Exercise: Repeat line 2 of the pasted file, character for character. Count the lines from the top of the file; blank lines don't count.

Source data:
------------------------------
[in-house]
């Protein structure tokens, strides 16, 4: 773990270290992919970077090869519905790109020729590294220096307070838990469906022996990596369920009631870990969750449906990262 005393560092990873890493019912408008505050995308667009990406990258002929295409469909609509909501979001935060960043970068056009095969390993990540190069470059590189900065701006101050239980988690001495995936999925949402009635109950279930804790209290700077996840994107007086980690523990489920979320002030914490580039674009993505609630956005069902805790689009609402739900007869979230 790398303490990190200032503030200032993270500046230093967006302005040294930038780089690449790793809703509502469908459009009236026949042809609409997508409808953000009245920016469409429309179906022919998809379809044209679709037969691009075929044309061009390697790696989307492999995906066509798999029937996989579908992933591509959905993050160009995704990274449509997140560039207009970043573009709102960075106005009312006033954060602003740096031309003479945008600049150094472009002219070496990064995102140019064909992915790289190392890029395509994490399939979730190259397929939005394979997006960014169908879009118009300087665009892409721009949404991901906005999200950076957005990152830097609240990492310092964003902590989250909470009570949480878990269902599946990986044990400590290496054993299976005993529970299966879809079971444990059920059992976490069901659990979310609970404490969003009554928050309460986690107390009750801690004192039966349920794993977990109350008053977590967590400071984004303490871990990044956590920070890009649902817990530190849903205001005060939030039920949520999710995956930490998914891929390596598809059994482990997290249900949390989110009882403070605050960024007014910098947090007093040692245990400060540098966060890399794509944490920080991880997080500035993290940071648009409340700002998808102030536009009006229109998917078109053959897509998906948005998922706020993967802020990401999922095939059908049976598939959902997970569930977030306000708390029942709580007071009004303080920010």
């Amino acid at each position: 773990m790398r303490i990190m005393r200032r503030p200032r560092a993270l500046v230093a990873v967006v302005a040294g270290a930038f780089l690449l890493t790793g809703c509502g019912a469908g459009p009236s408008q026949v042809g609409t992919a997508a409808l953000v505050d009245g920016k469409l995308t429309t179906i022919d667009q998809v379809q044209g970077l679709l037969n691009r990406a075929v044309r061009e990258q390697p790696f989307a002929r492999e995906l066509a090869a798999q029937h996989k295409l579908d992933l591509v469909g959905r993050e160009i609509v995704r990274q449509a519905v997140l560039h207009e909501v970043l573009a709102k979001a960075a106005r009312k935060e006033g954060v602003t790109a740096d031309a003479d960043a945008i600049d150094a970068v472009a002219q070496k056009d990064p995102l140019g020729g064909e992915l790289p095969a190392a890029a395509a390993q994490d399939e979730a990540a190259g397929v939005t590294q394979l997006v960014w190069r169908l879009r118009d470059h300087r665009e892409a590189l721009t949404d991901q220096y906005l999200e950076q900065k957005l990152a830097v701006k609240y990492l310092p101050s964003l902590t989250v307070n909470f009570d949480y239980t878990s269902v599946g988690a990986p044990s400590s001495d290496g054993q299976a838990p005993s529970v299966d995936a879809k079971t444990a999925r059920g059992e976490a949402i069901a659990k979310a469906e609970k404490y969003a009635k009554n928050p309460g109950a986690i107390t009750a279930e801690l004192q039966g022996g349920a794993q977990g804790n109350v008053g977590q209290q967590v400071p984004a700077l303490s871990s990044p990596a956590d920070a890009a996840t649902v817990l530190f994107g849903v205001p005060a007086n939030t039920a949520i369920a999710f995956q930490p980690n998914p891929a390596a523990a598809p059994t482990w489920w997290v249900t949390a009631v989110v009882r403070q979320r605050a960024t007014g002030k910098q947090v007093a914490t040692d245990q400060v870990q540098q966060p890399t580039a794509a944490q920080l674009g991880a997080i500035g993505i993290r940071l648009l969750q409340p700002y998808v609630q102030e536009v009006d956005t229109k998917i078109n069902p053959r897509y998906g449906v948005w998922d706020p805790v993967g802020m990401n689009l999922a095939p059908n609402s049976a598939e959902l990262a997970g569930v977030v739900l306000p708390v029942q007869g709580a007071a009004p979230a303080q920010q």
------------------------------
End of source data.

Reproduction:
């Protein structure tokens, strides 16, 4: 773990270290992919970077090869519905790109020729590294220096307070838990469906022996990596369920009631870990969750449906990262 005393560092990873890493019912408008505050995308667009990406990258002929295409469909609509909501979001935060960043970068056009095969390993990540190069470059590189900065701006101050239980988690001495995936999925949402009635109950279930804790209290700077996840994107007086980690523990489920979320002030914490580039674009993505609630956005069902805790689009609402739900007869979230 790398303490990190200032503030200032993270500046230093967006302005040294930038780089690449790793809703509502469908459009009236026949042809609409997508409808953000009245920016469409429309179906022919998809379809044209679709037969691009075929044309061009390697790696989307492999995906066509798999029937996989579908992933591509959905993050160009995704990274449509997140560039207009970043573009709102960075106005009312006033954060602003740096031309003479945008600049150094472009002219070496990064995102140019064909992915790289190392890029395509994490399939979730190259397929939005394979997006960014169908879009118009300087665009892409721009949404991901906005999200950076957005990152830097609240990492310092964003902590989250909470009570949480878990269902599946990986044990400590290496054993299976005993529970299966879809079971444990059920059992976490069901659990979310609970404490969003009554928050309460986690107390009750801690004192039966349920794993977990109350008053977590967590400071984004303490871990990044956590920070890009649902817990530190849903205001005060939030039920949520999710995956930490998914891929390596598809059994482990997290249900949390989110009882403070605050960024007014910098947090007093040692245990400060540098966060890399794509944490920080991880997080500035993290940071648009409340700002998808102030536009009006229109998917078109053959897509998906948005998922706020993967802020990401999922095939059908049976598939959902997970569930977030306000708390029942709580007071009004303080920010």